THOUSANDS of villagers are still struggling with poor digital connectivity, says a Cheshire MP.

Tatton MP Esther McVey is meeting with ministers to thrash out what needs to be done to make improvements.

Ms McVey said parts of Lower Peover were experiencing problems and a government scheme aimed at helping people secure fast speeds, was not suitable for the area or other smaller rural villages.

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A contract secured by Cheshire East Council, she said, had problems.

Speaking in Parliament Ms McVey said: “The Gigabit Broadband Voucher Scheme is not working as intended in the smaller rural villages of Tatton.

“Community groups have found that the scope of the local authority contract includes commercially viable areas but excludes the remote areas.”

Ms McVey called for a meeting with the minister and Building Digital UK to find a solution.

The Airband contract, negotiated by the Labour/Independent led Cheshire East Council to ensure homes have speeds of at least 30mb, she said, is only benefitting 129 of the 3,300 affected properties in Tatton.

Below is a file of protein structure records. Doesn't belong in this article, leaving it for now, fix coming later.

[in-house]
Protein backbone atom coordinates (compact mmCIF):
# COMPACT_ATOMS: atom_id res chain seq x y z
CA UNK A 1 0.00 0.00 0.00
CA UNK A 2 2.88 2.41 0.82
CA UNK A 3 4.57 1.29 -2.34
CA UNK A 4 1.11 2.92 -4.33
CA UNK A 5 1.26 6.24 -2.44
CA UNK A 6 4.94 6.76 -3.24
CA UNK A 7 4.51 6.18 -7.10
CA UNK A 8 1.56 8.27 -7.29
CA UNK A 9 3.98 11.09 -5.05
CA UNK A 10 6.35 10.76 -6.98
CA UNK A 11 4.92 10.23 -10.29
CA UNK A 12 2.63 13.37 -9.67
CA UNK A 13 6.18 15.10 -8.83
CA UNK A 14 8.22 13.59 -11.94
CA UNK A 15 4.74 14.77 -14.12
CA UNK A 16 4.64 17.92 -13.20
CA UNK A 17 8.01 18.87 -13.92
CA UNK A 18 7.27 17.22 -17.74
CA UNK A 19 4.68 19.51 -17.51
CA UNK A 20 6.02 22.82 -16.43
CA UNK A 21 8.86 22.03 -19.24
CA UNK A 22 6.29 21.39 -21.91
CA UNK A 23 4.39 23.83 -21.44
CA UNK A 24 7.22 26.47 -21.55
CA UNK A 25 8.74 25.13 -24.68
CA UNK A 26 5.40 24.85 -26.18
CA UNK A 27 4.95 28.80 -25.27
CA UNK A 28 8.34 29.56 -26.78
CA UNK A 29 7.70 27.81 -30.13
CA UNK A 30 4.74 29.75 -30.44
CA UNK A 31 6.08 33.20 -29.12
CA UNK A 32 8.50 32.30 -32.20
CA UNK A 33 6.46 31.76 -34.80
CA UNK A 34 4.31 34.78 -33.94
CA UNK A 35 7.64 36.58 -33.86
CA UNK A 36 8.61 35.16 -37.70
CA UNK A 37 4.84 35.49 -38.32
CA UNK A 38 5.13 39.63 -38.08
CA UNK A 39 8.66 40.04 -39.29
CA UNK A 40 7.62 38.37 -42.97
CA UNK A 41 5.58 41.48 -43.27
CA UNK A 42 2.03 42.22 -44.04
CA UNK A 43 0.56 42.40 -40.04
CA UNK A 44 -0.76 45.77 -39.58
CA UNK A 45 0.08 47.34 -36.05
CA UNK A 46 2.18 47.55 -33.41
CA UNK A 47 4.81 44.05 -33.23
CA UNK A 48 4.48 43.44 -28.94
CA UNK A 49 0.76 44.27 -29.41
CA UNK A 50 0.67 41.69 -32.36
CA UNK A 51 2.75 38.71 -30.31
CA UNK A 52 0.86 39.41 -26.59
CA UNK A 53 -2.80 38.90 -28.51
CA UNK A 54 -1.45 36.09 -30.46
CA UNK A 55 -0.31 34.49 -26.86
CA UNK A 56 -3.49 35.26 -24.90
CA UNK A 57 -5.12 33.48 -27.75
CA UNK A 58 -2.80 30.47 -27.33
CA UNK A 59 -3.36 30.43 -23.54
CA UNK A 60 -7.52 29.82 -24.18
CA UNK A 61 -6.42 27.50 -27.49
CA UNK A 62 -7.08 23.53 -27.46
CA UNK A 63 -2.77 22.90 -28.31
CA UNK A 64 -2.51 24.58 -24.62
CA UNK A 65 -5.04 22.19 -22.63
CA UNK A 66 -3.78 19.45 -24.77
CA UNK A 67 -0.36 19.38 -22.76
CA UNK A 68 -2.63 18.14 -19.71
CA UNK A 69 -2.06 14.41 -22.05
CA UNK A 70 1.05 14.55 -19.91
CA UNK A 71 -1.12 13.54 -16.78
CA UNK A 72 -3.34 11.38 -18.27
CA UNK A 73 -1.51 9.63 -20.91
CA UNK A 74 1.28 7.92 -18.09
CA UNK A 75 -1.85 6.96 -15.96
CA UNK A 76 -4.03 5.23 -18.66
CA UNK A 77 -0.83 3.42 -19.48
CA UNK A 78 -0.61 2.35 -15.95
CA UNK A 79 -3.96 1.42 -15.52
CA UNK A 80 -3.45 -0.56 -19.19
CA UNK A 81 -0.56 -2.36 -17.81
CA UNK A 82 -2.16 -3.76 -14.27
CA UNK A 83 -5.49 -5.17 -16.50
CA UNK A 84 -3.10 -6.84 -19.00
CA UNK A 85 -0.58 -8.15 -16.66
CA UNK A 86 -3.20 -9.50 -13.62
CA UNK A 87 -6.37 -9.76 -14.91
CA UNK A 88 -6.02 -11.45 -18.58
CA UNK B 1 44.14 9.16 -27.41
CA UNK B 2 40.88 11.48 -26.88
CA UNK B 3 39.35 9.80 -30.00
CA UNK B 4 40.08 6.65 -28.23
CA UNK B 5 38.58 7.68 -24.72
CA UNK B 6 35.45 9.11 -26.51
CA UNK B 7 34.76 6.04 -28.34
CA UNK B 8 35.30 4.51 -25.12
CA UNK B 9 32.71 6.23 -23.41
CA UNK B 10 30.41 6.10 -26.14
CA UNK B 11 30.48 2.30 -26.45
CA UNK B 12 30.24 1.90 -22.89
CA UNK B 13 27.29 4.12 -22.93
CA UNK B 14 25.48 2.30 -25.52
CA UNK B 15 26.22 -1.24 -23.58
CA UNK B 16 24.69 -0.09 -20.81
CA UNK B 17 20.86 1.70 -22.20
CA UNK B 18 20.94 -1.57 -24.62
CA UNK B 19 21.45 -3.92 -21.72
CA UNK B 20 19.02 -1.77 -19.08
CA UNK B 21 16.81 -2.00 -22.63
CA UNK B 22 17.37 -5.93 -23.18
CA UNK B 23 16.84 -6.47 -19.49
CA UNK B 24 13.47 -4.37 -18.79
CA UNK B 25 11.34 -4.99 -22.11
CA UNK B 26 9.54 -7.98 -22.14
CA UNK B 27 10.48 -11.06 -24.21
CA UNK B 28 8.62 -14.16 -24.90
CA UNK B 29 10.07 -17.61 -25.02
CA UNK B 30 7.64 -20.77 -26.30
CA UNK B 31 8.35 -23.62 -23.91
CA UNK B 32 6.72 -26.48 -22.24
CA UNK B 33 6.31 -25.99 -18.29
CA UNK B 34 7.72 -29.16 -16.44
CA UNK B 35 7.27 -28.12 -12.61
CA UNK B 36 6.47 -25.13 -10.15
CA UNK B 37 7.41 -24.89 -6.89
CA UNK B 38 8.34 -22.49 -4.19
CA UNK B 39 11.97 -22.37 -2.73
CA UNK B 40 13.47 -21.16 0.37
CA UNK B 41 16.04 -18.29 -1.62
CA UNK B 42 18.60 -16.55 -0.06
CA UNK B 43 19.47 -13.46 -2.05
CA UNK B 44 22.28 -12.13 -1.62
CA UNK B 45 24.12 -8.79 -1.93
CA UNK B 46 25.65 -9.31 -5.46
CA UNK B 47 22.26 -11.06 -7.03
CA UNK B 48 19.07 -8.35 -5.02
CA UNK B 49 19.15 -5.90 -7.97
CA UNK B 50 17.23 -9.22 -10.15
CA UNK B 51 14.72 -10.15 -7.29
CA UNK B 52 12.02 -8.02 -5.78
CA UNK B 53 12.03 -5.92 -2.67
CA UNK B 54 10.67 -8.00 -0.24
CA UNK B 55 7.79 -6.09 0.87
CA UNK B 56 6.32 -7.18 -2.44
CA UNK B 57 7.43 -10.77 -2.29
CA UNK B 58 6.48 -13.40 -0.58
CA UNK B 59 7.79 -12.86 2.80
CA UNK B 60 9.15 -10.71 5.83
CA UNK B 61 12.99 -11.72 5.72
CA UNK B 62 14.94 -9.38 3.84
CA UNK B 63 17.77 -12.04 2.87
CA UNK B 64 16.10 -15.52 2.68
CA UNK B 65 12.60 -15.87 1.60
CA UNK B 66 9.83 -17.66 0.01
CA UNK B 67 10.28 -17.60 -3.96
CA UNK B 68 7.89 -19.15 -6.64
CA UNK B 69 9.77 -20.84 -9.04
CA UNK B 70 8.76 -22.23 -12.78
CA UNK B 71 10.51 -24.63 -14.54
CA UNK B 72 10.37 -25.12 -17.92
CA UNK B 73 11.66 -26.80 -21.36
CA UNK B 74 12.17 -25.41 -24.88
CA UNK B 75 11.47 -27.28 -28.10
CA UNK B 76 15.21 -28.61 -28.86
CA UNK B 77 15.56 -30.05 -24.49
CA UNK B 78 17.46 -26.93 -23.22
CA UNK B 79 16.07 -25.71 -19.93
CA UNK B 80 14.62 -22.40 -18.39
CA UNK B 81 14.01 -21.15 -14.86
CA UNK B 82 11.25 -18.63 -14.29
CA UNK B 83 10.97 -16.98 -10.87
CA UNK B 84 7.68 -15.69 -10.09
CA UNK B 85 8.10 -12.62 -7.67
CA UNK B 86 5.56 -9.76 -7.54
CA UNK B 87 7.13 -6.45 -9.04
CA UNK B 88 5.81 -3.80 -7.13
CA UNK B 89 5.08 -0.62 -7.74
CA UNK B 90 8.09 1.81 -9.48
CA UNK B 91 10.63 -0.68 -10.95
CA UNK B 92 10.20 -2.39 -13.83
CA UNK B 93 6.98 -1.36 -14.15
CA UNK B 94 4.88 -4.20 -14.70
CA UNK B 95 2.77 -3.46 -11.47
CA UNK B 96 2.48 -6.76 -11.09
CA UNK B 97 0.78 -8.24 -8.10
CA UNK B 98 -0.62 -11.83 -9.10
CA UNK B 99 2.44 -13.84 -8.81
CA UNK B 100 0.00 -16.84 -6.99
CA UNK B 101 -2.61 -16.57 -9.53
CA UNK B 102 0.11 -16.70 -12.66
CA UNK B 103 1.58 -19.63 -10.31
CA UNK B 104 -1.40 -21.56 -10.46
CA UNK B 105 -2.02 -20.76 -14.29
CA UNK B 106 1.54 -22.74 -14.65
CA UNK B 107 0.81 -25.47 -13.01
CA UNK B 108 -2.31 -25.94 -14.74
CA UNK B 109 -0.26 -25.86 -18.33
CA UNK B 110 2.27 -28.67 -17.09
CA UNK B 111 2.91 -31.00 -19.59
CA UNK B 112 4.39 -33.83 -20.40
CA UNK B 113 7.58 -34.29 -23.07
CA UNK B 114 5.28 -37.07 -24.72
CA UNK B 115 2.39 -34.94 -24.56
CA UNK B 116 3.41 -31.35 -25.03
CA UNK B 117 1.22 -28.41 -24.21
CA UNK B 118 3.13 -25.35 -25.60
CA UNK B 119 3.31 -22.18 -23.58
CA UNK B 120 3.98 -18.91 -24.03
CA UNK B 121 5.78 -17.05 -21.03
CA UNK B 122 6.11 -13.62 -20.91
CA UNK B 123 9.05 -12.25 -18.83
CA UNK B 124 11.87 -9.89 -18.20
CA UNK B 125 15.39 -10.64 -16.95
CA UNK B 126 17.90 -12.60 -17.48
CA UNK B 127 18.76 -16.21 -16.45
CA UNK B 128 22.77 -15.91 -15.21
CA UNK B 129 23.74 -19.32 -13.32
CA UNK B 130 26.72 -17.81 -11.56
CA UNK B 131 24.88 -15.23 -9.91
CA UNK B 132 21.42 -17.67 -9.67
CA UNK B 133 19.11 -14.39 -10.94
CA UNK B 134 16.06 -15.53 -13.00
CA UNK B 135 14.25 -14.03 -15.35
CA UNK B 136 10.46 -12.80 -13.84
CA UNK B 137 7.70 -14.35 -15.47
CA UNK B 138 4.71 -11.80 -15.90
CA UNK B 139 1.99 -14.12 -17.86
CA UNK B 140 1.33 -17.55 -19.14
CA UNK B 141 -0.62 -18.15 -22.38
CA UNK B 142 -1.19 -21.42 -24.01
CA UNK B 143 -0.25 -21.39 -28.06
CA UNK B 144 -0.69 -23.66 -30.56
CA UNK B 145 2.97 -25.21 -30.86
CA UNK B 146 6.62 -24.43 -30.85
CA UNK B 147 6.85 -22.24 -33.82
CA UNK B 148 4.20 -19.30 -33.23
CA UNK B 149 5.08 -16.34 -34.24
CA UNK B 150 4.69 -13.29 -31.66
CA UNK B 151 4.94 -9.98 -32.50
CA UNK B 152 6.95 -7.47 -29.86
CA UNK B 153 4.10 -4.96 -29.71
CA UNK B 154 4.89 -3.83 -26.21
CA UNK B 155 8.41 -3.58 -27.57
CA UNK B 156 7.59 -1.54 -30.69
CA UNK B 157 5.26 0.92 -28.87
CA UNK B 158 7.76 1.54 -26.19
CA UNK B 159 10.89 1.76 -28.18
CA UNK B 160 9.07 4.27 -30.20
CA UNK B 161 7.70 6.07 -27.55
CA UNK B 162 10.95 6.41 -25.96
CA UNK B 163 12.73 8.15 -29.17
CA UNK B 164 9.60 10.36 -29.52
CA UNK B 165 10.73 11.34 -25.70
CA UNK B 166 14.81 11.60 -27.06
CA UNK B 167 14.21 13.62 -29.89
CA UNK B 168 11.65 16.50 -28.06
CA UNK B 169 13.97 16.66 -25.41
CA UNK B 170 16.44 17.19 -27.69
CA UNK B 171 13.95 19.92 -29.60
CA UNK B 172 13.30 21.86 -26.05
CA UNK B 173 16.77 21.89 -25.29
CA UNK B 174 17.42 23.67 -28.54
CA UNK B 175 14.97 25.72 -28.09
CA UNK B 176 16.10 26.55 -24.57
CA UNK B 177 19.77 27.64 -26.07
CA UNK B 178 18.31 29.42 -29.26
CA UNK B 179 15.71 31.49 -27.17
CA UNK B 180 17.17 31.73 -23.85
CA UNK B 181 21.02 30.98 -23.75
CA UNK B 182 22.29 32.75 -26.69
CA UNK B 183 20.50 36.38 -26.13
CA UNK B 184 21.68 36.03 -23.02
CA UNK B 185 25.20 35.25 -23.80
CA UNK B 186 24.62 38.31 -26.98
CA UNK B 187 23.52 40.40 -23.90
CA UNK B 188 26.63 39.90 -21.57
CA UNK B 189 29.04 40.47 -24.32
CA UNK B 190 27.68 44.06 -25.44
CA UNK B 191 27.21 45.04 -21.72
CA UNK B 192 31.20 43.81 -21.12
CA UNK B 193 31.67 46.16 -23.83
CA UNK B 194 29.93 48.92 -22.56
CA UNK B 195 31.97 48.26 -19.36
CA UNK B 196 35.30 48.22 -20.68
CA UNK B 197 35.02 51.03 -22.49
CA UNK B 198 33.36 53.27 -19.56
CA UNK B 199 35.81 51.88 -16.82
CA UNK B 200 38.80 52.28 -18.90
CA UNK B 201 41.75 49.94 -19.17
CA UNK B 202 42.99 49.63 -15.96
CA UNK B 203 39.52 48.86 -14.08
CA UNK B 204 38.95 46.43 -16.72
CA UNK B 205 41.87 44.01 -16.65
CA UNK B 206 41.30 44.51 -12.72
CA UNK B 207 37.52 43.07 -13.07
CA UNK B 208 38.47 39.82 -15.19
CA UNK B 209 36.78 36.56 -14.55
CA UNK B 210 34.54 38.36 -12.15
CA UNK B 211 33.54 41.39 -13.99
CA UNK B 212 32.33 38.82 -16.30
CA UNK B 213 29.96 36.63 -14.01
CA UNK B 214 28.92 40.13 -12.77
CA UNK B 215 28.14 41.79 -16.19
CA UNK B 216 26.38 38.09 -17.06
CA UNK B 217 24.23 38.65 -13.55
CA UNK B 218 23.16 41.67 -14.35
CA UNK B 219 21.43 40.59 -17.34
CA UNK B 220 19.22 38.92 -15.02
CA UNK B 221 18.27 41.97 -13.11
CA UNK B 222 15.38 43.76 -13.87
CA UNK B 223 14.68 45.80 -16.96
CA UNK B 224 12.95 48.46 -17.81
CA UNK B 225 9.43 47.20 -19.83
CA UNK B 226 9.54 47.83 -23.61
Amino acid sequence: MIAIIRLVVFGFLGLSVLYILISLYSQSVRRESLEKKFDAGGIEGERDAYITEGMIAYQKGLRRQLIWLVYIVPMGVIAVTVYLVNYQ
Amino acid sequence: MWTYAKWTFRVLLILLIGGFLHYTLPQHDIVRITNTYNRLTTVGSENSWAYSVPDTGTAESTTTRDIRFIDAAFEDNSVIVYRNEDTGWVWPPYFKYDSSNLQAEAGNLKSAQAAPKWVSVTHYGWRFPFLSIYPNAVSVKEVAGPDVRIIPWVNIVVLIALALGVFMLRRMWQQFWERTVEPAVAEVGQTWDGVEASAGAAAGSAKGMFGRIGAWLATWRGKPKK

Digital Minister Julia Lopez said Ms McVey had campaigned to ensure Cheshire was well connected and agreed to meet to try and resolve the issues.

Ms McVey said: “Reliable digital connectivity should not be a luxury afforded to urban areas.

“For too many people in villages or other remote areas the speeds are too slow and unreliable.

“While the voucher scheme has benefited many people it does not work for everyone and therefore, we need to come up with other solutions. “This is not a problem that is going to resolve by itself and the pandemic showed, people are so reliant on good digital connections that it needs to be a priority.

“I look forward to this meeting to see what can be done for my constituents in Little Peover and other more rural areas of my constituency so we can work towards getting better connections people deserve.”

Ms McVey has had many meetings with BT Open Reach over the years and has been repeatedly told superfast broadband was not economically viable as there were not enough residents to make the maths work.

She has also met with competitors wanting to come into the area and help improve broadband speed.

Ms McVey added: “The voucher scheme relies on homeowners signing up and getting enough people involved and on a road with multiple residents that is significantly easier.

“The fact we have companies wanting to come in and help villages and towns improve speeds shows there is a gap in the market that needs filling.

“I do not want to see hard to reach areas with fewer residents left behind and I will be making this clear to the minister at the meeting.”